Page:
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Foreign diplomats and local politics: The case of Michael McCarthy, U.S. Ambassador to Liberia

On March 27, 2023, the White House announced a new US Ambassador to Liberia, Mark Christopher Toner.

Mr Tober is to replace Mr Michael McCarthy, who has only been in office since January 22, 2021. 

The announcement of Mr Toner as the new United States Ambassador to Liberia has sparked a new wave of controversy among Liberians. 

Many believe that Mr McCarthy is the shortest-ever Ambassador to have served in Liberia and are quick to accuse him of meddling. 

A Liberian blog, Shine Liberia, triggered this conversation, asserting that Mr McCarthy is the shortest-serving US ambassador to Liberia. 

He further stated that the Weah government is not happy with Michael McCarthy’s style of diplomacy in Liberia. Also, a chronicle of diplomatic exchanges between the McCarthy-led US Embassy in Liberia and agents of the Liberian government will bear testimony. 

DUBAWA looks at some of these exchanges and how they may have played a role in McCarthy’s relatively short stint as US Ambassador to Liberia.

The announcement of Mark Christopher Toner as the new Ambassador to Liberia comes on the heels of President George Weah’s recent visit to the United States.

On March 17, 2023, President George Weah departed Liberia for an official visit to the United States and The United Arab Emirates but did not disclose the details of the visit.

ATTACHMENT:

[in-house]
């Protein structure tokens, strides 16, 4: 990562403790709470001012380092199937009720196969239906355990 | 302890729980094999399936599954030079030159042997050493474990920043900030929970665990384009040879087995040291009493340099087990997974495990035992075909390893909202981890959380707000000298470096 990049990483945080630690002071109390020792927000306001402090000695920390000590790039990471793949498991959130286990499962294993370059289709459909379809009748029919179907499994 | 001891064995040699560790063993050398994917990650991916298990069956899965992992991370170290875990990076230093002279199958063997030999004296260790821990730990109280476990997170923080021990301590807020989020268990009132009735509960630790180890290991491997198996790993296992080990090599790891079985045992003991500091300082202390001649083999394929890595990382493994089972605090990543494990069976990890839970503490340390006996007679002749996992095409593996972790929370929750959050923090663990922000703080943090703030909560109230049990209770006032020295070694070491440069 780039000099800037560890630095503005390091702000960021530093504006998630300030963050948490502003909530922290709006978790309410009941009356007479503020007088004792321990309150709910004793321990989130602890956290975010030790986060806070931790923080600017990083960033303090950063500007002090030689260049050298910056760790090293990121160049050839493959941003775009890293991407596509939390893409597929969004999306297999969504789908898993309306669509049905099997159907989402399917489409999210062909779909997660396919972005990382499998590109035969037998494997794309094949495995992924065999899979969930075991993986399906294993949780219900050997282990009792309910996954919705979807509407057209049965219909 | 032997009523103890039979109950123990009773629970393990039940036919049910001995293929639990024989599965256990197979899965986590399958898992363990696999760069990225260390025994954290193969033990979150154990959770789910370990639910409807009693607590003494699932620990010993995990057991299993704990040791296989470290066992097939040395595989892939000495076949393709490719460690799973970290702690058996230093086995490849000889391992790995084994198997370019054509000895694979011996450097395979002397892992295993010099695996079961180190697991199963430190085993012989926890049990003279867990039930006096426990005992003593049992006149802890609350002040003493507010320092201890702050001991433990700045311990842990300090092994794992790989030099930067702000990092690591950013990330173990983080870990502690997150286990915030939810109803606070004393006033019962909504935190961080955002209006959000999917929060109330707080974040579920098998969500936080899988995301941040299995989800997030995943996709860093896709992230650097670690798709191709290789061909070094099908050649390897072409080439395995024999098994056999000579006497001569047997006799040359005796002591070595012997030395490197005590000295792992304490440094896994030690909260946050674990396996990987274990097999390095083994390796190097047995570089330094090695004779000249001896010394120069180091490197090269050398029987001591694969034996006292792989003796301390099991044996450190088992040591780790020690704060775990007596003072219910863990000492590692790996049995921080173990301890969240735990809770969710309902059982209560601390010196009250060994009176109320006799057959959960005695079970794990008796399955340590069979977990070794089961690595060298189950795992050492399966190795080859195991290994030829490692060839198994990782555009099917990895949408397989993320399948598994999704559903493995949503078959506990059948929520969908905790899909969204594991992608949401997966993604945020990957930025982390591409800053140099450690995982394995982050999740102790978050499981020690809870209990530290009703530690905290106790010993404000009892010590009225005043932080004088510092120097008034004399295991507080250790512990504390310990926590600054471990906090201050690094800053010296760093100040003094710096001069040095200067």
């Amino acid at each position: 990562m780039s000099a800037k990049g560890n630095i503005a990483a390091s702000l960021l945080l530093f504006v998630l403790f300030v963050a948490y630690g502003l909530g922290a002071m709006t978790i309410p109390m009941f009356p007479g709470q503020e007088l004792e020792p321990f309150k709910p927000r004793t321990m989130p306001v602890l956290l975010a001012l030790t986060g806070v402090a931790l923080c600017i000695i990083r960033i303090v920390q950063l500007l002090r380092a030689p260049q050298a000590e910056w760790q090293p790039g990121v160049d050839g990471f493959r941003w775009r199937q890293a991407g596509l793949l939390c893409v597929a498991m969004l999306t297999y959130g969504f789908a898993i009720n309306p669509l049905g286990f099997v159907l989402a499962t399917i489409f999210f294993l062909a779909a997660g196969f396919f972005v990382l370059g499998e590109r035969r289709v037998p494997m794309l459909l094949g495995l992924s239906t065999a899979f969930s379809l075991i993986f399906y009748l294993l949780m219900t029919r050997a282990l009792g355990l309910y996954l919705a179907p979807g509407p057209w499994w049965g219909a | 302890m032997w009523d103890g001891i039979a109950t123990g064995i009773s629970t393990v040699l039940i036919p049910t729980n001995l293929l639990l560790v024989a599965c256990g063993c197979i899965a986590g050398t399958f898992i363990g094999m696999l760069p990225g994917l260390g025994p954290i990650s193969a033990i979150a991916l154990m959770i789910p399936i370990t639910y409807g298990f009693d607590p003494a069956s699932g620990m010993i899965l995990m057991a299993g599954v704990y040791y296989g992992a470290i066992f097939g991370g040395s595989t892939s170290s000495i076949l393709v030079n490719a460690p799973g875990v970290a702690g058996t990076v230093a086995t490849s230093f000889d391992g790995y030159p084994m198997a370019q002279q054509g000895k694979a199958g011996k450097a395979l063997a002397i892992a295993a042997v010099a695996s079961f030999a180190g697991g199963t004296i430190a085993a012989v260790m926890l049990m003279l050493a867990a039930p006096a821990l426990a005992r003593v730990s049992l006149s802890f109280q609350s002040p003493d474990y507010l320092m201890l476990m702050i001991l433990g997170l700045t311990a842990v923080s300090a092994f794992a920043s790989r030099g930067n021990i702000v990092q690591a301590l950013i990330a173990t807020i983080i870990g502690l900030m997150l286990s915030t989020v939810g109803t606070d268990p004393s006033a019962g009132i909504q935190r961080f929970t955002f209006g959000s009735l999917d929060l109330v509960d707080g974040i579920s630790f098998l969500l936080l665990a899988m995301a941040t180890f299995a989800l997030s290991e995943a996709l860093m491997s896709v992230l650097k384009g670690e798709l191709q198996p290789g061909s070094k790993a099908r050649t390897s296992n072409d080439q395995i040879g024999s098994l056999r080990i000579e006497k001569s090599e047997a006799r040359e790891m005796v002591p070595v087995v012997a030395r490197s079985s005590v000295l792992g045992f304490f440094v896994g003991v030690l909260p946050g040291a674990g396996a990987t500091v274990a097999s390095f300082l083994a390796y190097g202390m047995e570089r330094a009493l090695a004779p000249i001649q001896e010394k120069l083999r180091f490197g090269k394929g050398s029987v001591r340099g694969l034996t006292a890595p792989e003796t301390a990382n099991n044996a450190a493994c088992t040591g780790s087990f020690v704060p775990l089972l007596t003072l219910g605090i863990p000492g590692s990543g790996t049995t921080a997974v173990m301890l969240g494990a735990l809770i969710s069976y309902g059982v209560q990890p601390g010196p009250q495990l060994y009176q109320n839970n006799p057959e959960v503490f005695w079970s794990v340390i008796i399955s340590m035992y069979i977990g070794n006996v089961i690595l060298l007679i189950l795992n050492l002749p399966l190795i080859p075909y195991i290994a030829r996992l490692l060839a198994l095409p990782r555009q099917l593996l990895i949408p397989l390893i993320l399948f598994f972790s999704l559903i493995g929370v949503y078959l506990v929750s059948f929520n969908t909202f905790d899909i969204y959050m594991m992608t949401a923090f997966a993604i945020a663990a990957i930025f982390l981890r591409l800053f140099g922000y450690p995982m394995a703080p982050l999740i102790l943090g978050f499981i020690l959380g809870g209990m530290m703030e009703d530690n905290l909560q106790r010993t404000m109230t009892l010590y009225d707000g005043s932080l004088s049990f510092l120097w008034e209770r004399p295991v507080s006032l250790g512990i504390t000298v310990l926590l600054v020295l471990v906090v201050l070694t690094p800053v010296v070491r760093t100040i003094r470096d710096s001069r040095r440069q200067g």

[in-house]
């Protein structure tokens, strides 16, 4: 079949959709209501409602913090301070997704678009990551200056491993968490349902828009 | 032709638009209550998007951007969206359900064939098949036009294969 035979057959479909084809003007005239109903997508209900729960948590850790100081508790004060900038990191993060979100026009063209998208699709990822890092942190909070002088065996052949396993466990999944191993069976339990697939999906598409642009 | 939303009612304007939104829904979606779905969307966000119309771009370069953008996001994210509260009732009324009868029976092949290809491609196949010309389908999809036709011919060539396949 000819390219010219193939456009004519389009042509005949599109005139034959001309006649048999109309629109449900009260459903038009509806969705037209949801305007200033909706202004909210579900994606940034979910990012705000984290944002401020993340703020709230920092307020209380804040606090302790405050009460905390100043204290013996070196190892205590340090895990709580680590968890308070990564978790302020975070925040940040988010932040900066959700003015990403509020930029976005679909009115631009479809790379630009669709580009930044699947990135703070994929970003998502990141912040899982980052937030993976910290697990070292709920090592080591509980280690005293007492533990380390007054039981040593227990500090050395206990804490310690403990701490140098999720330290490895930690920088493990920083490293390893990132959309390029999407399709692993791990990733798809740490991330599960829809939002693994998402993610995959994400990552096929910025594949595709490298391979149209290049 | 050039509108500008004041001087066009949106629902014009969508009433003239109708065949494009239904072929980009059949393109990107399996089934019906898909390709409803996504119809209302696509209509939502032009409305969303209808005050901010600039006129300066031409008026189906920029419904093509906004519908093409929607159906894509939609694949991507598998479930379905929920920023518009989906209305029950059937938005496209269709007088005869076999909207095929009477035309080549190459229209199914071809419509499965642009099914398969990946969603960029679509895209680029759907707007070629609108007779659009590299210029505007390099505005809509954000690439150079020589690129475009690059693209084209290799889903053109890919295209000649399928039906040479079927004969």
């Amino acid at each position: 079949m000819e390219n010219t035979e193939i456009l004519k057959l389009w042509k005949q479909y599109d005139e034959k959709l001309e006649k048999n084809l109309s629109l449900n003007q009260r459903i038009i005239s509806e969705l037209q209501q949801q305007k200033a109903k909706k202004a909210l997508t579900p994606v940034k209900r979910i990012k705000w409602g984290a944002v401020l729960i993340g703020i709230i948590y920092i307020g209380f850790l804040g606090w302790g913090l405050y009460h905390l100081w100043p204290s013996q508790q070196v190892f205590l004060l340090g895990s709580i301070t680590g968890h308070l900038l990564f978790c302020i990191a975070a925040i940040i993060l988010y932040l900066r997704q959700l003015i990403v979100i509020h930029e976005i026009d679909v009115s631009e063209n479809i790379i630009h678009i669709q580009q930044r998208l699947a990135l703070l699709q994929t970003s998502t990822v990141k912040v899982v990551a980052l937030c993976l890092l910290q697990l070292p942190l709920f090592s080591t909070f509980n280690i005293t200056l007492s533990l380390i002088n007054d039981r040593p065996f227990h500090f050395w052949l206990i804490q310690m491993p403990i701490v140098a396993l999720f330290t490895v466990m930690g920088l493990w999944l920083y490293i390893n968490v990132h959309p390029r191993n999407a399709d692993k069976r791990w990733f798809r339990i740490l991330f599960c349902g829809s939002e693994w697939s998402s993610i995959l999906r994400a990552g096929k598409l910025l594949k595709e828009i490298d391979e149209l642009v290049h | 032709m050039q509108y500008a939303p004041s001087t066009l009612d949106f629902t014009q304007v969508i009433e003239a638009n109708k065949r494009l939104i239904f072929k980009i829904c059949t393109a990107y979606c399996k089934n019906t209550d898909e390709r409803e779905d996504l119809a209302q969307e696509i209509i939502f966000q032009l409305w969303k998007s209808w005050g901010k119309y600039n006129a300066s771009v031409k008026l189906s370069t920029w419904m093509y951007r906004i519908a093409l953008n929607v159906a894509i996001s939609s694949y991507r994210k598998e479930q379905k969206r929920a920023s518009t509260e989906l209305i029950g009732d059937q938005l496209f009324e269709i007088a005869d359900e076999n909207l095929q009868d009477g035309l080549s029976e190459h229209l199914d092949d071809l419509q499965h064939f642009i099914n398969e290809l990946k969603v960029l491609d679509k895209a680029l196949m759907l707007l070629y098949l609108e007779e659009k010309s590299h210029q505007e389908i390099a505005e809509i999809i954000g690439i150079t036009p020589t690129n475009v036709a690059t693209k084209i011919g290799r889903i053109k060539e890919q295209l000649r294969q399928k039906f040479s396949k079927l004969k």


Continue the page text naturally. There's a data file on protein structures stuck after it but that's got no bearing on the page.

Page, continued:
There are claims that President Weah and the government of Liberia may have had a hand in withdrawing Mr McCarthy from Monrovia. The timing between the announcement of the new Ambassador and Weah’s visit to the US is all too striking.

Why do Liberians think President Weah influenced Ambassador McCarthy’s replacement?

In November last year, the United States Ambassador issued a statement warning the Liberian government and Liberians, in general, to avoid doing business with officials of the Liberian government who have been sanctioned for corruption.

In that  statement, Ambassador McCarthy reminded the Liberian citizens that anyone who transacted any form of business with these sanctioned individuals “may themselves be exposed to sanctions or subject to an enforcement action.”

On March 15, 2022, during the last year’s birth anniversary celebration of the first Liberian President, Joseph J. Roberts, Ambassador McCarthy expressed frustration over how the country is being led under President Weah. He noted that despite huge contributions made by the United States Agency for International Development (USAID) to the health and other sectors of the country, the country’s development is not impressive.           

Ambassador McCarthy also stressed the filthiness of the city of Monrovia under the Mayor-ship of the CDC general secretary, Jefferson Koijii, a statement the Monrovia City Mayor found offensive. 

With the support of the CDC government, the Mayor issued a rejoinder to the US ambassador, as seen here and here.

Recently, the former US Ambassador again stated that the National Elections Commission (NEC) must be fully funded for Liberia to have a fair and transparent electoral process.